Tag Archives: differentiation

Different: Escaping Mediocrity

be different

There comes a point in time when all business compete for the same thing: sameness.

It shouldn’t be this way, because competing to be the best at what everyone else does leads to mediocrity. On today’s episode we discuss how to escape mediocrity; not mindlessly pursue it.

What it really means to be different

“Differentiation is not a tactic. It’s not a flashy advertising campaign; it’s not a sparkling new feature set. It’s not a laminated frequent buyer card or money-back guarantee. Differentiation is a way of thinking. It’s a mindset. It’s a commitment.” –  Youngme Moon

Differentiation is a commitment to innovation. Period.

The difference between a tactic and a mindset is that when you choose to be different with tactics, you are choosing excuses to be interesting. And, when “difference making” is your mindset, because you act according to your values and beliefs; you don’t have to try to be interesting.

But, sometimes this pursuit of differentiation is confused with technology. Innovation comes in a variety of ways, of course. It isn’t just technology which enable us to do more, there is also processes and even human innovation which can be valuable sources of new value.

Innovation Radar

How can a business differentiate without changing the product itself?

How can a business differentiate without changing the product itself?

Via Quora: What can you change in a business that is strong enough to differentiate the business from all competitors, but without touching the product itself?

For example,

  • GILT, changed PRICE but didn’t change product, and opened a niche for discounted designer clothes.
  • Phones International, changed the DISTRIBUTION MODEL of the mobile phone industry but it didn’t change the product (cell phones), and opened a niche for ‘single brand distribution.
  • The Book People, changed the TARGET CUSTOMERS, but didn’t change the product (books), and opened a niche selling books to corporate clients.
  • Adwords, changed the BUSINESS MODEL, but didn’t change the product (display ads), and opened a niche for ‘performance advertising’.

These are significant differences that not only differentiate the companies from all the others, but disrupted the market in some way.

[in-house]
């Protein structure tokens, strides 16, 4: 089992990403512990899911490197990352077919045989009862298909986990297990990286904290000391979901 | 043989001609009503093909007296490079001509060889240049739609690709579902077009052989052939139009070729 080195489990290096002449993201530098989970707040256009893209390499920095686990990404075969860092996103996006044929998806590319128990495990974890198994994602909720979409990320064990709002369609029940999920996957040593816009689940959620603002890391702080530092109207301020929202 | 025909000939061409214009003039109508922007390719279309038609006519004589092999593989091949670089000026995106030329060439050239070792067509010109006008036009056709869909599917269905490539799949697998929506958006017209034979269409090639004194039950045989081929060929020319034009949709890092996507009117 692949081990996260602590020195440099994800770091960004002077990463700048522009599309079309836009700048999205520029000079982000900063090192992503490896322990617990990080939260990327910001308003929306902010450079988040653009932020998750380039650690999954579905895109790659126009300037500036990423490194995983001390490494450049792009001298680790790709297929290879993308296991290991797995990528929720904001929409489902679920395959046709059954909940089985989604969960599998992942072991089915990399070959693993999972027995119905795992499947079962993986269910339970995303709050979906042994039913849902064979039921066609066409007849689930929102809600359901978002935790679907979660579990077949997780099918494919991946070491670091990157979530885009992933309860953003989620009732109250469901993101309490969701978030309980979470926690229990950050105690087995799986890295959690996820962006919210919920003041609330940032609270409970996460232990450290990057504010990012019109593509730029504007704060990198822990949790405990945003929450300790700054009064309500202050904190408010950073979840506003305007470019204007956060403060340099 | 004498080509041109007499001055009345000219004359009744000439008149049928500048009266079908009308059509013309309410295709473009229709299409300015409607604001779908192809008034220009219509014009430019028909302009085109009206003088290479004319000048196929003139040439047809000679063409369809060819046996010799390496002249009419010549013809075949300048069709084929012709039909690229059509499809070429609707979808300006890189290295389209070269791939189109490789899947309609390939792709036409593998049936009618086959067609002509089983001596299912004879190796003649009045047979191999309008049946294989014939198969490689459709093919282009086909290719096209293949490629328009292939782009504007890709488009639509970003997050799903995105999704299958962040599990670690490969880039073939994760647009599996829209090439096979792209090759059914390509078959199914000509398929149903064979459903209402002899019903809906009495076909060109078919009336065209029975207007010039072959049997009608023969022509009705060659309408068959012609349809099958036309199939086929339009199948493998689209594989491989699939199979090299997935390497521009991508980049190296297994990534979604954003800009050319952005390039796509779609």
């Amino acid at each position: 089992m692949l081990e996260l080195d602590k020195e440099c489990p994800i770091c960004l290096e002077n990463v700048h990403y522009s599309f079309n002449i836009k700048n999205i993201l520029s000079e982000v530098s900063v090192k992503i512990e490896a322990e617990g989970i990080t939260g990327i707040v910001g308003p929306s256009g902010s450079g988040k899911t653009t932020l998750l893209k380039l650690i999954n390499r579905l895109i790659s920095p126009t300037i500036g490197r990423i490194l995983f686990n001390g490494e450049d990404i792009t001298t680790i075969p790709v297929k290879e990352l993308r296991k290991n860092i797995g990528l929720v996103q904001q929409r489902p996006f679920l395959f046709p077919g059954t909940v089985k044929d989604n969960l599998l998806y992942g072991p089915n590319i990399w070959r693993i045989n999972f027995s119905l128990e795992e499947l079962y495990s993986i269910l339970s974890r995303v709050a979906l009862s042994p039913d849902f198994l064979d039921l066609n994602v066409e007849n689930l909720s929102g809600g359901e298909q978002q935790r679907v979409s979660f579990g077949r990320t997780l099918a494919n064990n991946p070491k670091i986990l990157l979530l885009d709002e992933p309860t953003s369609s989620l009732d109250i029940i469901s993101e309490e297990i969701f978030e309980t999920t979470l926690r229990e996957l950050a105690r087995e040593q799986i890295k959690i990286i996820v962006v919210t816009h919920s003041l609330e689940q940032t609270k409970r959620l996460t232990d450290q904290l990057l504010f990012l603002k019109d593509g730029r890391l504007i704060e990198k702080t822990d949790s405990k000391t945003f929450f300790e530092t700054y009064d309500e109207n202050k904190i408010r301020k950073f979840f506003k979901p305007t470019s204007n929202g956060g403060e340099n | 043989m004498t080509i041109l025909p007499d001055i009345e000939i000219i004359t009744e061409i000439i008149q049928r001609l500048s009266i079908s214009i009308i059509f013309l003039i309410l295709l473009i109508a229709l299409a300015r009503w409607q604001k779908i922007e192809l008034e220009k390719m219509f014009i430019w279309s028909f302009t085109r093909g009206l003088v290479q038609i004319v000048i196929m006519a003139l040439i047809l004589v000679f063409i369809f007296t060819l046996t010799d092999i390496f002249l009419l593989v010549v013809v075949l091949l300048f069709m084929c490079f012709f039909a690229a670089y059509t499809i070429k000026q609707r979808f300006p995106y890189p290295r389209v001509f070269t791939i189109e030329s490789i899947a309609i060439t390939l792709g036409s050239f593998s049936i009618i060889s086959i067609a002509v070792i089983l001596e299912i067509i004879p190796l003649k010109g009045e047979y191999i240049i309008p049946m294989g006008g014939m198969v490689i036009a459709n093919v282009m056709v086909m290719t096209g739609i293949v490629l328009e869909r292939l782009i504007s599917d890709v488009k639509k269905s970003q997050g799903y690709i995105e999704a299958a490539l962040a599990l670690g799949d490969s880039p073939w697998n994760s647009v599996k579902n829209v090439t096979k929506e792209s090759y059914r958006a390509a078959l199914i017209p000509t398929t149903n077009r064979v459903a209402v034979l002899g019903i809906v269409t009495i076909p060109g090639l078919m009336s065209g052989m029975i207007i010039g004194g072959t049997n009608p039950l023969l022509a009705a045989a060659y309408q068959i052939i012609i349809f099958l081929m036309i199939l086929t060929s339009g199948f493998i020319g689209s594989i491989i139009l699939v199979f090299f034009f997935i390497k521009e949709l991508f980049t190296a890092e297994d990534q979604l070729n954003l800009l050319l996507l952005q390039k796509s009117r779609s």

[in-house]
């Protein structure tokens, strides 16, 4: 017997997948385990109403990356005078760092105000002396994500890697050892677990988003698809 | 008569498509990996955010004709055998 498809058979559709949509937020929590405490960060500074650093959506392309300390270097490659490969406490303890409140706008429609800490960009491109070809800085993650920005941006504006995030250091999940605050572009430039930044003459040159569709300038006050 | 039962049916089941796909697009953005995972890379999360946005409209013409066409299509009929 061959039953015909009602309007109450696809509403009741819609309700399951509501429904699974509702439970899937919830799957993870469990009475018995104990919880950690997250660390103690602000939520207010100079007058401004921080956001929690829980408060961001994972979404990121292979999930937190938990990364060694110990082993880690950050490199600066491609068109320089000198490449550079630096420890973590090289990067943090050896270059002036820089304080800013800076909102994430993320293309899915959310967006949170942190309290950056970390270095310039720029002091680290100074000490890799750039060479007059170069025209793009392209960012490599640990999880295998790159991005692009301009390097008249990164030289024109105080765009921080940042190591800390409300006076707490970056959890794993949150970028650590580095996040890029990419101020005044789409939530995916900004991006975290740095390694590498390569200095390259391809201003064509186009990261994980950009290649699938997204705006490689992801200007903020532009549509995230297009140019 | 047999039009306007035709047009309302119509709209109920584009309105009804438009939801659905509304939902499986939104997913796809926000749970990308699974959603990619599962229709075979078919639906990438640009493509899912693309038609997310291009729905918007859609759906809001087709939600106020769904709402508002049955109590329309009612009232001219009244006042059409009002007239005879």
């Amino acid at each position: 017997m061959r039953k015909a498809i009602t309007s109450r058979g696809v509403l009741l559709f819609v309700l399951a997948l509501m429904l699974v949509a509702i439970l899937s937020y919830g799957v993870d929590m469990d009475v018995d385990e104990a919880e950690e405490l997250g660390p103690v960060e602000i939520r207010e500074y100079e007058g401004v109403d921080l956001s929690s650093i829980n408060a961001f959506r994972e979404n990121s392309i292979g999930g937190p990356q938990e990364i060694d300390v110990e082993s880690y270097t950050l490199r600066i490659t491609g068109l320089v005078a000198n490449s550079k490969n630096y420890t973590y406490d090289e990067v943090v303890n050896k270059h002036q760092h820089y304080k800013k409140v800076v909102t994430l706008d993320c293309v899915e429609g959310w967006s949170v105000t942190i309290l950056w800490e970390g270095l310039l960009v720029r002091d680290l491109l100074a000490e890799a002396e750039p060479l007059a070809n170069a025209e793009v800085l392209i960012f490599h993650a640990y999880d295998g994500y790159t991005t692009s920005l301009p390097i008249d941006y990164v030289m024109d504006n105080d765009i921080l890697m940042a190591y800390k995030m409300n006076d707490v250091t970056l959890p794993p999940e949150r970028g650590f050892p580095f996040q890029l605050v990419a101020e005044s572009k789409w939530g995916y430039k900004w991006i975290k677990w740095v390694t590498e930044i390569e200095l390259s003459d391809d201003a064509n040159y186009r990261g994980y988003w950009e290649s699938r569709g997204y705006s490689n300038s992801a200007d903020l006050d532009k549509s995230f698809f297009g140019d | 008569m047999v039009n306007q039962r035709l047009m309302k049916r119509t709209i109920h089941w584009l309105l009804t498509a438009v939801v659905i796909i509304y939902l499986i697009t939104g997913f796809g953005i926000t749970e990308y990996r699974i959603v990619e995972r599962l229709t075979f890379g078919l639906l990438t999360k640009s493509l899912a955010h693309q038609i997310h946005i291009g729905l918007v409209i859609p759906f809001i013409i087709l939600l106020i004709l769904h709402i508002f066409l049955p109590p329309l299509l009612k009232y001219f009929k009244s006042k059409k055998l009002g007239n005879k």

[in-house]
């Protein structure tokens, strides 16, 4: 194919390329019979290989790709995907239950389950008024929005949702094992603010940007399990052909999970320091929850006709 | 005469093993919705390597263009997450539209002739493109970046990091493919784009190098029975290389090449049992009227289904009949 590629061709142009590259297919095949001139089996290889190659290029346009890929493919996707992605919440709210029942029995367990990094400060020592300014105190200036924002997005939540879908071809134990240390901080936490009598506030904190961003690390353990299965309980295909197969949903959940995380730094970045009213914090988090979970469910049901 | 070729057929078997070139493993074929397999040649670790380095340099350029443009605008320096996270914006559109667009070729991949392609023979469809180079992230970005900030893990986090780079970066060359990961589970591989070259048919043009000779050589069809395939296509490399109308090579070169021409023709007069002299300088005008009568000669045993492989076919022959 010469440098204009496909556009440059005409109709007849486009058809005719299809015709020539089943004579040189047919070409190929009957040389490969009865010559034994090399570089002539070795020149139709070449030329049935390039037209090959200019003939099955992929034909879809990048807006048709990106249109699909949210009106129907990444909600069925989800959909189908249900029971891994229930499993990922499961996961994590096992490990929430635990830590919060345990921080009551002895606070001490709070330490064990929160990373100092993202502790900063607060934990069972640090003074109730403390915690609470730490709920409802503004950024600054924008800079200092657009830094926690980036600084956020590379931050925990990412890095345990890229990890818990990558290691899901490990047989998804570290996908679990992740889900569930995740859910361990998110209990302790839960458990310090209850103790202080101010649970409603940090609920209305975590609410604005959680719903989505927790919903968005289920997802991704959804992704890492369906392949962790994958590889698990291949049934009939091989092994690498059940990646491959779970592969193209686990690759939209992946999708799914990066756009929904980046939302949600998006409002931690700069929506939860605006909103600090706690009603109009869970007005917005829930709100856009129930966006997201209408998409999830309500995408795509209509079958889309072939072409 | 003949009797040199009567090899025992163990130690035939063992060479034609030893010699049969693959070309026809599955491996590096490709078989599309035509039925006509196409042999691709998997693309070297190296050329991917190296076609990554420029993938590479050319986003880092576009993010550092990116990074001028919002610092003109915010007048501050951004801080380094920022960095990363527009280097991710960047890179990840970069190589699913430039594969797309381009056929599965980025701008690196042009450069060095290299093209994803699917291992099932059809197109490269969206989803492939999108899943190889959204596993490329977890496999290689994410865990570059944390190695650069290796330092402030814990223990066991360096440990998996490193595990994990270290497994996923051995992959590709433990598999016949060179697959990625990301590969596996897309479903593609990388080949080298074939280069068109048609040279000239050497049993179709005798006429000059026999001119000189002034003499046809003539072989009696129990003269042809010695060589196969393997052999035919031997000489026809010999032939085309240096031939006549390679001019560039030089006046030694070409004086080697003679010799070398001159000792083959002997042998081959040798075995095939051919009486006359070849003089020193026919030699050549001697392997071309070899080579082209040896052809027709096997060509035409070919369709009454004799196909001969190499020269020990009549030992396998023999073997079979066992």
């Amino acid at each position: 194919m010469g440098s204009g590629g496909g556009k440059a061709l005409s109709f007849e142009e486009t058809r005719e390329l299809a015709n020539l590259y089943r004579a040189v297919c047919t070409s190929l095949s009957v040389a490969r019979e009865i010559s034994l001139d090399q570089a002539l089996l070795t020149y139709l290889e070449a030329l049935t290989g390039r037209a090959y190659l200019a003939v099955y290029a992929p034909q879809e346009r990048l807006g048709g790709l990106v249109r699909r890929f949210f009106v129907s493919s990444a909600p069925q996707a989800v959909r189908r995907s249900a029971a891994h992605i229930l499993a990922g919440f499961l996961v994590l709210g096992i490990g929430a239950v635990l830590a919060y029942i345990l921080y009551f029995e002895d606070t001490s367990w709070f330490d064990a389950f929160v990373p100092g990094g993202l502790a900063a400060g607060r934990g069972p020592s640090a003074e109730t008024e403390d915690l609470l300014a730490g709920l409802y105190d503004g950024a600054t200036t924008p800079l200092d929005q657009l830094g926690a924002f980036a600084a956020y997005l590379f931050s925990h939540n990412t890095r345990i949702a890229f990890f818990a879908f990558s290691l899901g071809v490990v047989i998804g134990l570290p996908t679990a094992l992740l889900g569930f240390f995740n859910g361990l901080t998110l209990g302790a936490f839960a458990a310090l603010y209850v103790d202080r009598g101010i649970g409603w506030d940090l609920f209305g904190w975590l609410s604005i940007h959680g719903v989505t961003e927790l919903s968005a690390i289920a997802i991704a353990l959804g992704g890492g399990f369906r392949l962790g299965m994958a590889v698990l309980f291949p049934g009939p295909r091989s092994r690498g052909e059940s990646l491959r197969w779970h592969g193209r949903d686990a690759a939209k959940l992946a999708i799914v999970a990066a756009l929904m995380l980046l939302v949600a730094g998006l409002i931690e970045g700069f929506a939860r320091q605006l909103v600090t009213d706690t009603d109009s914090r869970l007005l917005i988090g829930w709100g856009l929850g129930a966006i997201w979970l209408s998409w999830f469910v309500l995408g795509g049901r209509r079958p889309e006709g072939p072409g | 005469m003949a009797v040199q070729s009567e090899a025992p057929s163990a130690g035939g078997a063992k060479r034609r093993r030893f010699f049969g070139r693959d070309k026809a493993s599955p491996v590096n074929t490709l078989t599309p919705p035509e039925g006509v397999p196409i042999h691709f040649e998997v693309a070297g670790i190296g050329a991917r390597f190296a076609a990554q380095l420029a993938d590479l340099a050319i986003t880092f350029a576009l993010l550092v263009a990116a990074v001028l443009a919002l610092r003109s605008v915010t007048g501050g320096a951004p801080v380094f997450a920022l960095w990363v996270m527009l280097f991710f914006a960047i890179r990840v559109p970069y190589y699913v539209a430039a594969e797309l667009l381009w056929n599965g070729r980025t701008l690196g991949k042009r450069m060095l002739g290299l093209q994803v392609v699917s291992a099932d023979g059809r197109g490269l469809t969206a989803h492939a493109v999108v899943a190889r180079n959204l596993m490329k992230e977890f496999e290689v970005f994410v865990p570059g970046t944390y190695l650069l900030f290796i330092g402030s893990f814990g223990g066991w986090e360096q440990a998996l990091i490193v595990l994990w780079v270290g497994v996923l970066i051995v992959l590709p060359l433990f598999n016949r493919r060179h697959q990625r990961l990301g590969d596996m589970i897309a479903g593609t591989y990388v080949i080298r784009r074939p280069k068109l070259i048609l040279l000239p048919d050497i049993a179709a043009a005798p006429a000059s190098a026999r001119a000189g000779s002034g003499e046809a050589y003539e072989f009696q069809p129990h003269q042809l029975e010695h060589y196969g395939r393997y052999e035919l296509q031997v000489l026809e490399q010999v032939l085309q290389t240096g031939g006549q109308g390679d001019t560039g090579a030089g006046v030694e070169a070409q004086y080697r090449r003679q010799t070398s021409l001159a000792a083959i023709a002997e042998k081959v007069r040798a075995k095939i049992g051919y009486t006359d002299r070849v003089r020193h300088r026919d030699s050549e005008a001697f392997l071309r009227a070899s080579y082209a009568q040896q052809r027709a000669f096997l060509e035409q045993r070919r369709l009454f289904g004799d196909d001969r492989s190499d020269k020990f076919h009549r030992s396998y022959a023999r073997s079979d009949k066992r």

What other variables can you change in a business in this way?

How are these variables called?

Where can I learn more about this?

Every strategy should Make a Difference

Isn’t it kind of old to see the word ‘differentiate’ on proposals? I mean, any strategy should be different. And adding the words ‘different’ to proposals doesn’t necessarily make it different. Difference is in the actions. Not the words.

Here’s a thought: Let’s frame differentiation as creating memories.

Look at the video below:

Unconventional marketing strategy starts with ‘what not to-be’

The element of . Remember that? Here’s another clue, check it out…

I was reading , Miki Agrawal, an unorthodox pizzeria in NY. The interview is all about how he ‘surprised himself’ but the last question (about their marketing strategy) reveals an interesting answer:

It’s about being unorthodox, it’s about how you stand out. When you think about branding, you have to think about every touch point of a business. You can’t just change the ingredients because that’s not enough. You have to change the packaging, the marketing materials, the web experience. Everything has to change to create an impactful experience.

So we try to NOT look like a pizza place, but still have that familiar feeling. Our packaging is long, rectangular boxes; we serve the piece in four bite-sized pieces on a sushi plate. It’s a neat and clean, pristine experience; it’s not like you’re picking up this giant pizza slice. It slows down your eating. You’re not shoveling something into your mouth. You allow your stomach to catch up to your brain. It also promotes sharing. I can order a different pizza from you, and we can share.